All you need to know regarding the Government’s £300m vehicle scrappage scheme.
- Scrappage scheme began on May 18 and ends on February 28 next year or when government funding of £300 million runs out.
- The £2,000 discount is applied to the invoice price, including VAT. In effect, the Government’s stated £1,000 contribution is £870. As a result, the Government will actually gain from the scheme.
- The car or light commercial vehicle (up to 3.5 tonnes) must have been registered in UK before August 31, 1999.
- Manufacturers can issue three months’ notice to leave, or one month’s notice to join.
- Participation is voluntary, so dealers can negotiate an opt-out with their manufacturer.
- The vehicle must have been registered in the UK to the person making the claim and owning the new vehicle for the previous year.
- The same name must be on the V5 for the old and new vehicles.
- At the point of order the old vehicle must have a valid MoT or one that expired no more than two weeks previously.
- The old vehicle must have a valid tax disc and insurance. Once the transaction is complete the disc can be removed for a refund.
- Before the start of scrappage scheme on May 18, old vehicles declared SORN were also eligible. However, this is no longer the case. All orders placed before May 18 involving a SORN vehicle will have the funding contribution honoured.
- The new car manufacturer’s ELV authorised treatment facility (ATF) will collect the old car at no cost to the dealer. A copy of the certificate of destruction (CoD) will be provided within three days.
- Alternatively, the dealer may sell the old vehicle for scrap providing he gets its CoD.
The dealer verifies the consumer is eligible for the scrappage discount.
The order is placed and the dealer completes a data sheet stating the customer’s details,
dealer’s details, old vehicle’s make, model, registration and VIN, new vehicle order date and proposed delivery date.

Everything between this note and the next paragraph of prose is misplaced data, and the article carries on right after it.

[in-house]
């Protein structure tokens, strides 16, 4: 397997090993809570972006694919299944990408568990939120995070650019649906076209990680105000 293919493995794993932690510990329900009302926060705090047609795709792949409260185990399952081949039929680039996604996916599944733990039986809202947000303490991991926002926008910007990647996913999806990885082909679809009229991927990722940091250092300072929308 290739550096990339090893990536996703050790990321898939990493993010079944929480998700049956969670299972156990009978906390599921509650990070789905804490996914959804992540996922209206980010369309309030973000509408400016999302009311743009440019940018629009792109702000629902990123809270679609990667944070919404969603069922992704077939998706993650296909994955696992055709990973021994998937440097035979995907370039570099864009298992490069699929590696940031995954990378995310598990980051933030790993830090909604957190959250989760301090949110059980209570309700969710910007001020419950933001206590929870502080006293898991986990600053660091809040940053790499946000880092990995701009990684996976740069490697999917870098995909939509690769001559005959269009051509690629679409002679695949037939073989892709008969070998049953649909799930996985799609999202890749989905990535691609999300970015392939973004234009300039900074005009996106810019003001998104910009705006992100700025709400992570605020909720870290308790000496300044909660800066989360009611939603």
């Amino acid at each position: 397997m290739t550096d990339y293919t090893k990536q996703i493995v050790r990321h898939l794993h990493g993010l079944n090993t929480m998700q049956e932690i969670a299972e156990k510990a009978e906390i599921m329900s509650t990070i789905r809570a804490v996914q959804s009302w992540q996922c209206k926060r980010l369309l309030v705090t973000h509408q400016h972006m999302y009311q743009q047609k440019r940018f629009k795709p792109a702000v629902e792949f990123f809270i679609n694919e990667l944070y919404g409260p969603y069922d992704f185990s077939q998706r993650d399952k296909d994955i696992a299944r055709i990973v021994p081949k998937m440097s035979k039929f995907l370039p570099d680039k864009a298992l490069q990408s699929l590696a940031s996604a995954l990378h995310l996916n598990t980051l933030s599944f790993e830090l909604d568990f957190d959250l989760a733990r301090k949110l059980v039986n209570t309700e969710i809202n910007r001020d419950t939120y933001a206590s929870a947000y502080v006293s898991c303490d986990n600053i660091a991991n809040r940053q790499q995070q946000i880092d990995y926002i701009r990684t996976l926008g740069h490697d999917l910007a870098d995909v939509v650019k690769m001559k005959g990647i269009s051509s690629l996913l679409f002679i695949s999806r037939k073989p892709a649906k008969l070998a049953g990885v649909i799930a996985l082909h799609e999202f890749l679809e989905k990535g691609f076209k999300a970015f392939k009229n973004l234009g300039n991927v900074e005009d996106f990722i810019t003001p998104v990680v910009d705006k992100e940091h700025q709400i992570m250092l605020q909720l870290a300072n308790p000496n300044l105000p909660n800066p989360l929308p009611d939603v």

This is submitted to the vehicle manufacturer, which tells the Government of its scrappage scheme orders every Wednesday, at which point the Government contribution is ring-fenced.
The dealer must get the new vehicle within four months. If the vehicle takes longer than four months to be delivered to the dealer the funds are reallocated. A new claim may be submitted, depending if sufficient funds remain.
The dealer sends its manufacturer a data sheet with the new vehicle’s registration number, VIN and CO2 emissions and date of delivery, the old car’s certificate of destruction number, ATF where it was scrapped, MoT certificate number and MoT expiry date.
The manufacturer sends the Government these details. It will receive the Government’s £1,000 within 10 working days. The manufacturer must then pay the £2,000 scrappage contribution to the dealer within a further 10 days.
Dealers must be prepared for scrappage audits and must hold or record a copy of the V5C registration certificate of the old vehicle; the MoT certificate (or the Hackney Carriage Licence as appropriate) for the old vehicle; a copy of the invoice for the new vehicle; details of the new vehicle, including the registration number and VIN; and a copy of the certificate of destruction for the old vehicle.
- Idiot’s guide to scrappage: Download the poster
- Scrappage: Early lessons is one of the topics at AM’s Autoretailing Conference on June 4
- Society of Manufacturers and Motor Traders
- Department for Business, Enterprise & Regulatory Reform (BERR) which introduced and implemented the scheme
- Retail Motor Industry Federation Automotive Retailers' Champion (RMIF) representing the interests of businesses within the automotive industry
Take the RMIF and AM Dealer Scrappage Survey